Business model & marketing expert, author, public speaker
I combine 10+ years of a successful career in Fortune 500 marketing leader Procter & Gamble and years of startup management & coaching.



And that is growing sales both in large and small organisations.

I know what makes people buy and what makes them buy more. I’m used to set a sales target and then deliver 2 times more. The reason is that I know how to find what customers really want and I give it to them in a way they are ready to pay premium prices for.

I have successfully managed multi-million brands and small tiny businesses. I’ve launched products planned to deliver millions and delivered twice as much. And I’ve helped startups going from an idea to sold out on Amazon. What makes success is exactly the same, you just need to know what needs to be true.

I’ve handled multi-million budgets as well as budgets of a couple of hundreds. I have managed TV, print and online campaigns reaching more than 50% of a country population by managing media and online agencies. But I also have a small local business making cakes, close to no budget: the in-house video I made to promote the business was watched by more than 3,5 millions people on Instagram (that was pretty sweet!). You don’t manage those budgets in the same way, but for both, you need to know what to do to make sure every $ you spend will give you results.

I know how to make people pay premium prices. I’ve spent 10 years making millions by marketing perfumes and, if you think about it, that’s really just alcohol and some scented oils. Similarly, my cake business is currently selling at 50% above the market price, and I’m working to get that to 100%. Here again the approach is the same. Find what people really want and price accordingly.

I worked in most categories one can think of including beauty care, grooming, retail, fashion, food, entertainment, and education. The context can change, but what drives success stays the same.


The worst that can happen to a business owner is not realizing what needs to be true to succeed. It’s the worst, but it happens all the time. On one hand, the daily business’ tasks tend to obfuscate the real and big issues linked to a flawed business model and marketing. On the other hand, when business owners reach out for advice, people tend to be superficial and politically correct instead of confronting them with the truth. None of this with me, my clients and students hear loud and clear what I think they are doing wrong and what they need to do to fix it. Many find this refreshing, some can’t handle it. If you are ready to hear it like it is, we should work together. (To note: I’m also very generous with positive feedback on what people are doing right).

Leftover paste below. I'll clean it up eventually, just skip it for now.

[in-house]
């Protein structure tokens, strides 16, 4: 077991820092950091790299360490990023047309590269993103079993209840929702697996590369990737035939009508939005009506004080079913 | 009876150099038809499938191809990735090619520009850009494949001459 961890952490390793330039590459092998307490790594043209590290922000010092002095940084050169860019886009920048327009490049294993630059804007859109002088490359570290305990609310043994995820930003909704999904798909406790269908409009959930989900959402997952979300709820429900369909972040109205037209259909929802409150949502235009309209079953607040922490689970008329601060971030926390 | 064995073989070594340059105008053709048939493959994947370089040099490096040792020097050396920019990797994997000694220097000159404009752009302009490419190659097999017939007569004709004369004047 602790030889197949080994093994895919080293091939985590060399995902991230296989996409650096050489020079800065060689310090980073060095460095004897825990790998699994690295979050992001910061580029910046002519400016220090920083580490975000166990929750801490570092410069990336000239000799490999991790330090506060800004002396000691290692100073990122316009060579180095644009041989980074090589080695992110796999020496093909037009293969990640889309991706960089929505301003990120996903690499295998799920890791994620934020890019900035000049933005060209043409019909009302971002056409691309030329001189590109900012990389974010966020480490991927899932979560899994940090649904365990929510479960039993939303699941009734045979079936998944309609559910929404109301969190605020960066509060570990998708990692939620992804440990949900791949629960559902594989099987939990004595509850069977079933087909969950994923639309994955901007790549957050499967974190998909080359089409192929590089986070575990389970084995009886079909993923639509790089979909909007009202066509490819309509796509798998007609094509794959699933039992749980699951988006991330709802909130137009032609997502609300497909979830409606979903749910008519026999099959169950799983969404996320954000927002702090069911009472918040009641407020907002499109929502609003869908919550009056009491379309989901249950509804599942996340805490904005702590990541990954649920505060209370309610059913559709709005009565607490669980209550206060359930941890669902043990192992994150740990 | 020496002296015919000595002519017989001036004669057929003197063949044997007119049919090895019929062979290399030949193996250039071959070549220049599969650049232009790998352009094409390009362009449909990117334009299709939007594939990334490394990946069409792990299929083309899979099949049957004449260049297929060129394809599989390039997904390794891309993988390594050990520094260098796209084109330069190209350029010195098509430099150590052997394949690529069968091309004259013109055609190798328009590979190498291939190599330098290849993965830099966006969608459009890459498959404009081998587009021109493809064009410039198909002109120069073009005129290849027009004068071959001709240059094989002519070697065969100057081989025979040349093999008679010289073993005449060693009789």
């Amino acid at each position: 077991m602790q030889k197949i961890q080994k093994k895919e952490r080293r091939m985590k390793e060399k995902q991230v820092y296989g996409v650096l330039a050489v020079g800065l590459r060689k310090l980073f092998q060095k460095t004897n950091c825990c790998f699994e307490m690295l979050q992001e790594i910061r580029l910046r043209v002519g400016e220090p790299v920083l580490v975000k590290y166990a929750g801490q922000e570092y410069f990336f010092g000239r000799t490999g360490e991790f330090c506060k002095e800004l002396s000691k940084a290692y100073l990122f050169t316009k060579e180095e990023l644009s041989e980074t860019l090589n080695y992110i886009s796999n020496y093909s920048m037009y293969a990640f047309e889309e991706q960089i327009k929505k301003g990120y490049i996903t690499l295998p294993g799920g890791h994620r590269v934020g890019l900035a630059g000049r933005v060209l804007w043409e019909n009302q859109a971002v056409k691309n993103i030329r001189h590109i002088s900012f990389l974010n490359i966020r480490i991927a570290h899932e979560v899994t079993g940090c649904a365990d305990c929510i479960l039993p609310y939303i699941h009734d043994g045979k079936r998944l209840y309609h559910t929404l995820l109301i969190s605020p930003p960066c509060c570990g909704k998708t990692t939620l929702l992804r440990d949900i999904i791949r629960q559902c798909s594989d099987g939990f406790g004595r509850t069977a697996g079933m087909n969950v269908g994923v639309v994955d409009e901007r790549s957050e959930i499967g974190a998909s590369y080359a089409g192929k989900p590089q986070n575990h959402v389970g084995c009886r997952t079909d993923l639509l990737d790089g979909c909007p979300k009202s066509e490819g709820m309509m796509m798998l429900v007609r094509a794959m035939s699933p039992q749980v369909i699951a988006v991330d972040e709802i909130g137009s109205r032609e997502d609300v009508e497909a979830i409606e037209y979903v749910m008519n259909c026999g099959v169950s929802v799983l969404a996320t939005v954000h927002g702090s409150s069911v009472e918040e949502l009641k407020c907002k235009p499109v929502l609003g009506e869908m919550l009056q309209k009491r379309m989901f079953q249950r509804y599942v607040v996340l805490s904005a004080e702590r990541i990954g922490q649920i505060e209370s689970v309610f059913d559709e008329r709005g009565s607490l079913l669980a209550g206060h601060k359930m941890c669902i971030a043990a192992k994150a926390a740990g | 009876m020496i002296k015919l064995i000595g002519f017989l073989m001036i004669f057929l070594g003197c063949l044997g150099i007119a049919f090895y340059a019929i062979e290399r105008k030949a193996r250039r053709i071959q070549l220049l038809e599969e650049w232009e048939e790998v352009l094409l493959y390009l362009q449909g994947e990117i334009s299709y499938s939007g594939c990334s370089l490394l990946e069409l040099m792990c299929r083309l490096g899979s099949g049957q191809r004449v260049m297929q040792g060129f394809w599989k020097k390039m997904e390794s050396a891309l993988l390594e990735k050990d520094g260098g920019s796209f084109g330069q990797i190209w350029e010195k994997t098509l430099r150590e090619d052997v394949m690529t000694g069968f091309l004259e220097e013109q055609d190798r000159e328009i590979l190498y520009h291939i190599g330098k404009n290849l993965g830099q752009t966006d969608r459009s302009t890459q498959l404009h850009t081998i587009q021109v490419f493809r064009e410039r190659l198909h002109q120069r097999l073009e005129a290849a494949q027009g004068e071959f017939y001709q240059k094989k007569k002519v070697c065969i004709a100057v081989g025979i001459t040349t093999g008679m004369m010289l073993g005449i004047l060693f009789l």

I’m very clear on the fact that you own your business and you should be the ultimate decision maker. My job is to share with you my knowledge and at times my opinion to make sure you are set up for success. If we work together, to ensure I give you my best advice, I will spend time to understand your business and needs. I will ask lots of questions and be aware that I’m nt satisfied with superficial answers: I will try to go to the root of the problems, try to understand your objectives and vision, before sharing my perspective. Specifically, I will share with you proven principles, frameworks, and examples and I will present you with options. Up to you to follow one of those – I will support you whatever the option you choose.


In life, like in business I haven’t been always successful and living a cosy life, on the contrary. Although I don’t usually talk about my rough patches, they are part of who I am and, more importantly, make me a more understanding consultant and coach for my clients and students. As an entrepreneur, you get punched in the face every single day, things go wrong so often you forget to celebrate when things go well. I think it’s important to work with somebody who can understand your struggles – here some examples.

My first flat was a 7 square meters room (75 square feet), under a roof (I could barely stand in it), and was invaded by cockroaches. I was a student trying to sustain my studies in one of the most expensive city in the world – Paris. The jobs I was getting (McDonald cashier, shops inventory during night shifts, even cosmetics clinical tests at times) weren’t enough to pay for both my studies and a decent place to live.